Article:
Verizon turned over data on customers at the request of the government 720 times without court orders or warrants in the past two years, the company admitted yesterday.
When court orders were provided, the company turned over customer data 94,000 times between January 2005 and September 2007.
The company's admission came as a response to an inquiry launched by Democrats on the House Energy and Commerce Committee who wanted more information on the roles the major telecom companies played in assisting the government with domestic surveillance in recent years.
Committee members sent letters to AT&T;, Verizon, and Qwest Communications asking them to explain any roles they may have played in the NSA surveillance program and whether they were seeking immunity from prosecution for their actions.
AT&T; and Qwest declined to provide any information on whether or not they participated in the NSA surveillance program, citing the "state secrets" doctrine which would prohibit them from revealing classified information.
"We are unable to respond with specificity to your inquiries," wrote AT&T; vice-president and general counsel Wayne Watts. "That is because, on many issues that appear to be of central concern to you, responsive information is within the control of the executive branch...Indeed, we are not in a position even to confirm or deny the underlying facts or information that would be responsive to your request that would be considered classified."
Although Verizon counsel Randal Milch also did not confirm or deny that Verizon had been involved in the NSA's surveillance program, he enumerated cases of where Verizon complied with government information requests in criminal cases such as tracking child predators.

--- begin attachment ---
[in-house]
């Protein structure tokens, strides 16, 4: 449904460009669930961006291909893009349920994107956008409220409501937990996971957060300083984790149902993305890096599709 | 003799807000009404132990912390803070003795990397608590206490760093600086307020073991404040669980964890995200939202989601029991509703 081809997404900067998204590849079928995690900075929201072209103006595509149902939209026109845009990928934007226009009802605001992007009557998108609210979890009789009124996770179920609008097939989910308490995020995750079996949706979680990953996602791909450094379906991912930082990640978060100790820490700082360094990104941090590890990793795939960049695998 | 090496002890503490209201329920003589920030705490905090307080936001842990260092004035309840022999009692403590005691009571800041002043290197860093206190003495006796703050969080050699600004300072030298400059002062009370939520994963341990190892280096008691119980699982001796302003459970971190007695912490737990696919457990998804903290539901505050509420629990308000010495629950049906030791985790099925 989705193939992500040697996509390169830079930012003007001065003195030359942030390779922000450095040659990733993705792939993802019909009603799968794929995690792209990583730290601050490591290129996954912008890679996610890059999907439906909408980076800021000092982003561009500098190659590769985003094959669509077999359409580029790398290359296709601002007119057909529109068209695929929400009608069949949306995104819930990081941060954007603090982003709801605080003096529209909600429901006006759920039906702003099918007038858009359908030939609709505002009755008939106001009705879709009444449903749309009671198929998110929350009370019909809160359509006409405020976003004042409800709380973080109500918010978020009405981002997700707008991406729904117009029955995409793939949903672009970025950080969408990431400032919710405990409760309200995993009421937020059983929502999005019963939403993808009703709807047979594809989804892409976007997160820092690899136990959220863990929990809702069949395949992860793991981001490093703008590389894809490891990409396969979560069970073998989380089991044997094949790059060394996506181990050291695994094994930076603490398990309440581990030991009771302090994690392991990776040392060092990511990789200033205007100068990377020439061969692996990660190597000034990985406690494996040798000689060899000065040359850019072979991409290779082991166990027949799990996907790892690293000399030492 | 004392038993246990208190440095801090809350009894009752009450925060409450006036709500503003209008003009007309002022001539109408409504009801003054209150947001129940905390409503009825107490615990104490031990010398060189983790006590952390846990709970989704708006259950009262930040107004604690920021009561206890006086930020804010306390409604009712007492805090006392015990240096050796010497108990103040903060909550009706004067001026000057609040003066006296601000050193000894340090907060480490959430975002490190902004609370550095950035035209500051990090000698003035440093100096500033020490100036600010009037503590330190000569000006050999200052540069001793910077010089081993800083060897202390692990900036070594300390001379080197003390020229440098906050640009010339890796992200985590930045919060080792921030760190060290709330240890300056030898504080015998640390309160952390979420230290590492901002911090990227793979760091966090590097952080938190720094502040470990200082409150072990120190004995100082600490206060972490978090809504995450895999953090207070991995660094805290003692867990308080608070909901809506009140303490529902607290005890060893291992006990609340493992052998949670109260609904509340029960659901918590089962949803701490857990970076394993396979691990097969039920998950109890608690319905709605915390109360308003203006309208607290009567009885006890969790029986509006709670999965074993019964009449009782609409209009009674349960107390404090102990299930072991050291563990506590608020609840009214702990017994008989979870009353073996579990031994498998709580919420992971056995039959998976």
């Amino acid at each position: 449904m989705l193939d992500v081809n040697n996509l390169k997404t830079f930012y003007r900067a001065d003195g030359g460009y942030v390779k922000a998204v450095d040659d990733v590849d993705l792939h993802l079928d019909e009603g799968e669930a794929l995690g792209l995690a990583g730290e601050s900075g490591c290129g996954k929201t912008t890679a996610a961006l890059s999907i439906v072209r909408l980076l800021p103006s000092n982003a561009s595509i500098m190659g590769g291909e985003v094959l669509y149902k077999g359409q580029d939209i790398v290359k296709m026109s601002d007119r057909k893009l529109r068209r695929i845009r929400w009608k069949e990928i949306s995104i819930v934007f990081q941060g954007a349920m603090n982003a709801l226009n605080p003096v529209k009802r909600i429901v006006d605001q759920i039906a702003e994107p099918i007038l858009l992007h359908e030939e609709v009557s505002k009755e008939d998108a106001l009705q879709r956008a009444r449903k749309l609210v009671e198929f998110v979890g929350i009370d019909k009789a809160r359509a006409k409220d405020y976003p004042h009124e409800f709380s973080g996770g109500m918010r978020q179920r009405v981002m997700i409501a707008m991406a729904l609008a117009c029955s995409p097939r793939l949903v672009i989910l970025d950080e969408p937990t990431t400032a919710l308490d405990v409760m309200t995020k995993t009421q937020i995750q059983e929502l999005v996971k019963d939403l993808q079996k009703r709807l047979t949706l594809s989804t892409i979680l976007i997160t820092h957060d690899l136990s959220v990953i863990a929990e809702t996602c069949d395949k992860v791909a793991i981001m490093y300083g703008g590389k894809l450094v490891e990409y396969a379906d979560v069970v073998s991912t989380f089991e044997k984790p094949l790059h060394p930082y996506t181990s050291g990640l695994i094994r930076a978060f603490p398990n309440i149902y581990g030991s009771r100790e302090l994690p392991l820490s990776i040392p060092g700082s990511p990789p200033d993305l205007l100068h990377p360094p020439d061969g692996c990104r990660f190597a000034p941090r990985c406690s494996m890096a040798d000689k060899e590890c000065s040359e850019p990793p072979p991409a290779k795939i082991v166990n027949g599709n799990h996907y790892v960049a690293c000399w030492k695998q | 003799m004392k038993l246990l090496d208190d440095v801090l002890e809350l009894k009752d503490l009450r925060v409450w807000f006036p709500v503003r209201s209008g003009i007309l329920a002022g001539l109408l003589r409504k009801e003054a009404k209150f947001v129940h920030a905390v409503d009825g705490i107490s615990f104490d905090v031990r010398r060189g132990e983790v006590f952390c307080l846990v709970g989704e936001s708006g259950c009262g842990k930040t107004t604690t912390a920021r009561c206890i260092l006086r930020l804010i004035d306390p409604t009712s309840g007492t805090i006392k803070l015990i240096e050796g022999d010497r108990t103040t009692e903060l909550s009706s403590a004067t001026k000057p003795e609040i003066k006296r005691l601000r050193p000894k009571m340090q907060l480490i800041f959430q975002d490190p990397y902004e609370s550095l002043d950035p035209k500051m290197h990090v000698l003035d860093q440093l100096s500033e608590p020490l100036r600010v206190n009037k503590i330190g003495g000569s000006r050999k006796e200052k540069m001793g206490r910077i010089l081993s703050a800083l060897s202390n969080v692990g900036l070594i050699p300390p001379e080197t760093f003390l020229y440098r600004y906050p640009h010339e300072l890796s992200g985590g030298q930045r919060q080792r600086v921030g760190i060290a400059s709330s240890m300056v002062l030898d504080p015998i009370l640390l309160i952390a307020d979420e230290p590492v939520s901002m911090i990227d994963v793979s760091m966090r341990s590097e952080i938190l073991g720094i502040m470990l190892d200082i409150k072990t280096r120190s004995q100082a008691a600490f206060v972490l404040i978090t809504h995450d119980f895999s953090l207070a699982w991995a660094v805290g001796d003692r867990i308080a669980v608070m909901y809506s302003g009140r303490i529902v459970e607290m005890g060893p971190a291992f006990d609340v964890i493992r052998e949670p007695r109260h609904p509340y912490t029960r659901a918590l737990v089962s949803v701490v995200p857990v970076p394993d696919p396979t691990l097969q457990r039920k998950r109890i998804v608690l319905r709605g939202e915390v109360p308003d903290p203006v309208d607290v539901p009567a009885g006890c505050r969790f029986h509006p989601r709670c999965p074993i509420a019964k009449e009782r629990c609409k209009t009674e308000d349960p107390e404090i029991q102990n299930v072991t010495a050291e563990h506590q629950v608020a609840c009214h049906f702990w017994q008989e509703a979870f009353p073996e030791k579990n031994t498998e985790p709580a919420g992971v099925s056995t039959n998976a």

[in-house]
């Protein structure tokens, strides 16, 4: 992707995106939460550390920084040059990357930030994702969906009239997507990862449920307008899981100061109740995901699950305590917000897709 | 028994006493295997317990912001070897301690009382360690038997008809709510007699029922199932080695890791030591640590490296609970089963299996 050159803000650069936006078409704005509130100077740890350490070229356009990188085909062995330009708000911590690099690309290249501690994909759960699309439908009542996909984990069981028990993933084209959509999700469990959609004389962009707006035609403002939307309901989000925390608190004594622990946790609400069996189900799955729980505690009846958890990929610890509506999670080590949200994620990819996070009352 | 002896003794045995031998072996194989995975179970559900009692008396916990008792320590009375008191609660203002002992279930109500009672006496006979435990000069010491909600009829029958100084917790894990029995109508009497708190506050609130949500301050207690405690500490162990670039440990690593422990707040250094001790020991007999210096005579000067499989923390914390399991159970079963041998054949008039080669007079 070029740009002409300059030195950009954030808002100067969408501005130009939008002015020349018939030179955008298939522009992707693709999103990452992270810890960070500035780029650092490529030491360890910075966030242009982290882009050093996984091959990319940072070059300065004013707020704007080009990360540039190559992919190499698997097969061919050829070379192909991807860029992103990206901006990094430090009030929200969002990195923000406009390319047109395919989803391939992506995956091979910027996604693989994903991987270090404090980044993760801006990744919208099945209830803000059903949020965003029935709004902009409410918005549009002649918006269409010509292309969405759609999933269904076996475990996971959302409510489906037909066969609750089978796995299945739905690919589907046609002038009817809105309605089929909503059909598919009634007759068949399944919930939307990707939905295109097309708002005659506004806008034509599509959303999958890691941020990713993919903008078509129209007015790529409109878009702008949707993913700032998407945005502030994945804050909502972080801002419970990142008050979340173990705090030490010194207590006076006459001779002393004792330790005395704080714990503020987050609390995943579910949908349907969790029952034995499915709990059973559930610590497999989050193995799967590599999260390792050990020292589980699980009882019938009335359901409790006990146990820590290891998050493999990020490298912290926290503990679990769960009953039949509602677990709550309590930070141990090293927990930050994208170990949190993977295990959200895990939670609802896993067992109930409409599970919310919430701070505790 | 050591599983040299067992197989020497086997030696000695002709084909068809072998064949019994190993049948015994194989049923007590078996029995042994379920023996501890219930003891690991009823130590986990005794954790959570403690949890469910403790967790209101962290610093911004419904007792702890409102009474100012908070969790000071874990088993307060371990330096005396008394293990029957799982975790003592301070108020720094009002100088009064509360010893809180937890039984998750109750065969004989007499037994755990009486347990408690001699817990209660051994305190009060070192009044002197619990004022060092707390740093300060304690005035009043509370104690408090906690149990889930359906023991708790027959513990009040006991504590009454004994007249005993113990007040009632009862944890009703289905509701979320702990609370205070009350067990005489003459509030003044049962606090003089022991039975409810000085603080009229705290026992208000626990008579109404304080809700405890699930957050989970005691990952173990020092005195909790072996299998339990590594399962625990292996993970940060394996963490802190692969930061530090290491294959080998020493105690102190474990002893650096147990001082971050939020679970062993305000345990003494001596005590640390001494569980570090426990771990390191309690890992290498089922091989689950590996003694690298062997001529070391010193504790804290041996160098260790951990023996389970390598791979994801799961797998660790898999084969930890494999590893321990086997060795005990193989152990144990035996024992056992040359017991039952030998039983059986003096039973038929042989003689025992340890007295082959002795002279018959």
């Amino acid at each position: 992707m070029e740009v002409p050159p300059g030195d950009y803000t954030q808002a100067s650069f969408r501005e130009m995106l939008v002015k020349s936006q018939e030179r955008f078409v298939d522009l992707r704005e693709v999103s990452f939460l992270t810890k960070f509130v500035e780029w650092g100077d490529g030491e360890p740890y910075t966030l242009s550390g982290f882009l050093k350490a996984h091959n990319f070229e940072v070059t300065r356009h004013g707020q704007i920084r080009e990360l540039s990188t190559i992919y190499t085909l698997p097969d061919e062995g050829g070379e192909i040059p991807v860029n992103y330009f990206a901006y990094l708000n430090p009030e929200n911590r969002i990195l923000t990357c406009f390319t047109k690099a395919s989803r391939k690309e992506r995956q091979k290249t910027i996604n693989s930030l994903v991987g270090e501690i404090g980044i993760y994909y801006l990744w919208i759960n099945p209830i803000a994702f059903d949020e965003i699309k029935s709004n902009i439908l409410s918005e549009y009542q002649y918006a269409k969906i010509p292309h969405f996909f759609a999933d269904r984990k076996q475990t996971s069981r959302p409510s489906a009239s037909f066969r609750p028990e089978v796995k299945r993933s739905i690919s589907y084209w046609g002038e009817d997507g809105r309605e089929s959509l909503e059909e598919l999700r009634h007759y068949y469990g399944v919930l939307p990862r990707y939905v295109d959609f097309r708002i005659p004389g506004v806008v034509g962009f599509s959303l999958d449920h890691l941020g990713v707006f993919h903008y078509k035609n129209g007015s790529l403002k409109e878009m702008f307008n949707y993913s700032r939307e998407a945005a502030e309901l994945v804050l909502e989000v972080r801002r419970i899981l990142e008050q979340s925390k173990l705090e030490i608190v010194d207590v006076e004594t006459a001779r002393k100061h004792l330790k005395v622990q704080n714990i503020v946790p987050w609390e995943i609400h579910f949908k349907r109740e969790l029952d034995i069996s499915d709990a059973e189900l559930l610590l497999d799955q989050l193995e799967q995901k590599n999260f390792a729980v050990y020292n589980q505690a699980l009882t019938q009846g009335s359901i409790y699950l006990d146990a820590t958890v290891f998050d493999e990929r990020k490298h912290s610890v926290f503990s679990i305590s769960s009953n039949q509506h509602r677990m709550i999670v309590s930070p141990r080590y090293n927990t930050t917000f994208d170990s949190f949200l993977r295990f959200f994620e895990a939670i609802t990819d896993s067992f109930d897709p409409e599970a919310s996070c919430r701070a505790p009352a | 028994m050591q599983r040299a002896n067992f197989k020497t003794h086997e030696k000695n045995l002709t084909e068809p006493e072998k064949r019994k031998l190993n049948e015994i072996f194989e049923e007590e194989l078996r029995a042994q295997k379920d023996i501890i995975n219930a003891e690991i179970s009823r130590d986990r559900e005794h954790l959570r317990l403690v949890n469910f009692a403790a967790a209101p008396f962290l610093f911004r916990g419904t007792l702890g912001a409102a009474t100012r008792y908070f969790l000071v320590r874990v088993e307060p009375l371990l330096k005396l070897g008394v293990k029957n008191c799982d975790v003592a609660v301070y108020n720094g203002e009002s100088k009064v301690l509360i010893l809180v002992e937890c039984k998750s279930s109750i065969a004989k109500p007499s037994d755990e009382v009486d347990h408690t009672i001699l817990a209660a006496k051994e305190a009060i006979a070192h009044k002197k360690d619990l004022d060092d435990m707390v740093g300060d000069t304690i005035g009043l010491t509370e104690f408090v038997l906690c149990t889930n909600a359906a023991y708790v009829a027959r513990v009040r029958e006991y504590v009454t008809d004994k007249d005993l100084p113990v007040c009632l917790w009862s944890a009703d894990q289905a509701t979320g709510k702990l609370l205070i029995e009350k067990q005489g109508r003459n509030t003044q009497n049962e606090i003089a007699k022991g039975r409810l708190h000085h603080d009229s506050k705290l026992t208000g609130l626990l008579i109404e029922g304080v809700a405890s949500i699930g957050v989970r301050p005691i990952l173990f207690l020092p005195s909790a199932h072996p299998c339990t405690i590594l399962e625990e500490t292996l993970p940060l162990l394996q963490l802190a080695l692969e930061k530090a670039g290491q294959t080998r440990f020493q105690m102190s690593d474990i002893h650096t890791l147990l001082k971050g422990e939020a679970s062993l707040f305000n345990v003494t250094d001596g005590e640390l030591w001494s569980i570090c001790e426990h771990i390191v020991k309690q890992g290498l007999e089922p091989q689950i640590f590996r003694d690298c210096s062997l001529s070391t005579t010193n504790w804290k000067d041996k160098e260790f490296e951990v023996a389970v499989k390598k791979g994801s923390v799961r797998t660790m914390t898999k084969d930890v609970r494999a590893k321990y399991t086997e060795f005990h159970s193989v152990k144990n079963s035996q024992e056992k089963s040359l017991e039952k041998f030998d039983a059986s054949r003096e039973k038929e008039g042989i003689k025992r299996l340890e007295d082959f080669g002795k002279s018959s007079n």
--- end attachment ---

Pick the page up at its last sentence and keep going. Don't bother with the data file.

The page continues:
Milch also said that the responsibility for determining whether or not a request for information was legal rested with the government, not the company providing the data.
"When an emergency situation arises, prompt assistance is often needed," Milch wrote. "If the provider were to face legal liability in the event the government is later deemed to have acted outside its authority, the provider would have to meet every request for assistance with extensive questions about the need and justification for the request."
Oversight Subcommitee chairman Bart Stupak (D-MI) said that he "recognized the unique legal constraints" the telecoms had which prevented them from sharing more information, but "important questions remain unanswered about how the Administration induced or compelled them to participate in NSAs eavesdropping program."
Although the Bush administration first refused to confirm the existence of the NSA surveillance program, then claimed it was legal, the White House has pushed to revise the Foreign Intelligence Surveillance Act (FISA) to cover the program, and to grant the telecom companies that participated retroactive immunity from prosecution.
AT&T; and Verizon are currently facing multiple lawsuits from advocacy groups such as the Electronic Frontier Foundation (EFF), who claim the surveillance program violates the Fourth Amendment, and that granting federal authorities access to customer data without proper court orders is illegal.
EFF counsel Cindy Cohn, responding to the Committee request, wrote that "generalized fears are not sufficient to support a reasonable belief in an immediate threat to life or limb." Instead, the 'emergency exception' is reserved for specific emergency situations 'in which time is of the essence and requiring a court order be obtained would cause delay which could result in severe jeopardy for a victim of crime,'" Cohn wrote.